Over 20 years ago, Australia’s Federal Government introduced the Superannuation Guarantee requirements, an obligation on employers to direct a part of each employee’s remuneration to a superannuation fund. The objectives of the SG were never annunciated. As a result, nobody really knows what the purpose of the SG is. Of course, people will explain what they think its purpose is. But given that different people will explain its purpose differently and given that there is never-ending debate about whether the minimum rate of contribution is too high, too low or about right, it is clear that the SG system has no generally understood and accepted objective.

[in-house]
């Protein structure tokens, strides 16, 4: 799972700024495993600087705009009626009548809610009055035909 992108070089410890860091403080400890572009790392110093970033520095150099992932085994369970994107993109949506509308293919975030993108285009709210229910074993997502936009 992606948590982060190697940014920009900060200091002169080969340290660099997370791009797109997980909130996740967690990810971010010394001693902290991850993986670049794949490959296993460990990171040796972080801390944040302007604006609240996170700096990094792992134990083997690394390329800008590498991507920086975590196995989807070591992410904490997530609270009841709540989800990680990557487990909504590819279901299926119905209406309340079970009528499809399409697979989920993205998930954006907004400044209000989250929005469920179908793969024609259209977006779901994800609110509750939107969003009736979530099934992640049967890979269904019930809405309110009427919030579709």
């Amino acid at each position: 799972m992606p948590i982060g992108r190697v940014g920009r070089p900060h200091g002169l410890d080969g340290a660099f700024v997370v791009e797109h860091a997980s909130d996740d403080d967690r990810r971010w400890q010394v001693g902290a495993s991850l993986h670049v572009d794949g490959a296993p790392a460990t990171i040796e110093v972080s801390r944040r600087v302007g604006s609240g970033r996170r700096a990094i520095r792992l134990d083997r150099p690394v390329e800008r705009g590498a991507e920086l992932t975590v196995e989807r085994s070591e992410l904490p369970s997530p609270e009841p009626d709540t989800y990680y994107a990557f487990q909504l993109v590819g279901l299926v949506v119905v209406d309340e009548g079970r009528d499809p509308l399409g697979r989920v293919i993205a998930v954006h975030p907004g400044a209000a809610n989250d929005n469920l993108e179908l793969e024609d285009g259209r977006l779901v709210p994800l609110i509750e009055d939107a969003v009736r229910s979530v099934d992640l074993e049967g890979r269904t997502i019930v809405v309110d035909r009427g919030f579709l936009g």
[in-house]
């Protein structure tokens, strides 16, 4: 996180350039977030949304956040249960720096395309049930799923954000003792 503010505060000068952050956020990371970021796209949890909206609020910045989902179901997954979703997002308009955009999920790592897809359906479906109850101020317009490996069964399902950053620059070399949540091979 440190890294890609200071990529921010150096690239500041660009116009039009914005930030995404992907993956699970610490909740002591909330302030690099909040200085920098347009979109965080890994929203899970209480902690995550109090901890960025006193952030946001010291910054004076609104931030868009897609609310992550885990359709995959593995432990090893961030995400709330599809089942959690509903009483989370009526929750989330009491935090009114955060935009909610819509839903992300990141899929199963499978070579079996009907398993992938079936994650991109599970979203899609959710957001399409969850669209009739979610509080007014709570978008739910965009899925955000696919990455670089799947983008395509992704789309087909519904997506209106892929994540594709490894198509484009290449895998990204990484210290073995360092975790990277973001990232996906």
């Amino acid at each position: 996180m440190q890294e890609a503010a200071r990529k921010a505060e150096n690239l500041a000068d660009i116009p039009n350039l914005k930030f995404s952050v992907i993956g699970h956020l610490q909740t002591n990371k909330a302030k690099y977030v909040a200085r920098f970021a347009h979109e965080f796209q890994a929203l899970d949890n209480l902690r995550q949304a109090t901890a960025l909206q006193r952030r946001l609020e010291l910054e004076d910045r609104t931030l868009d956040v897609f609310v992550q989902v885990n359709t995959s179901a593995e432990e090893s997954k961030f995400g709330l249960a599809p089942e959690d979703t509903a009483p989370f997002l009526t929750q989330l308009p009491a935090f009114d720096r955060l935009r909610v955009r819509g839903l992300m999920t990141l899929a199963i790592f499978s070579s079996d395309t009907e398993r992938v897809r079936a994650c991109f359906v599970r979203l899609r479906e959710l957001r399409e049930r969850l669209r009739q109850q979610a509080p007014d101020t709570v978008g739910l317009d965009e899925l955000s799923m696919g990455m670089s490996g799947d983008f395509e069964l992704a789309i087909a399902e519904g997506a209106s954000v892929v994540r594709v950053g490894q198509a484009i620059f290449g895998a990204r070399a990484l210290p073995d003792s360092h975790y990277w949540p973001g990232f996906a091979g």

That means we don’t know how well it is doing precisely because it is impossible to know what it is meant to be doing. We can’t determine if 9% is the right rate of contribution, because we don’t know what it is meant to achieve.
Two aspects of the SG that are clear: it forces a redirection of labour remuneration from cash to a savings vehicle and ties up those savings until retirement and the deferred cash can then be taken and spent in an afternoon if the beneficiary so decides. Apart from that, not much else is known about why it exists.
Strangely, this system is viewed favourably by some. How can anyone decide whether it is a good system without knowing what it is trying to achieve?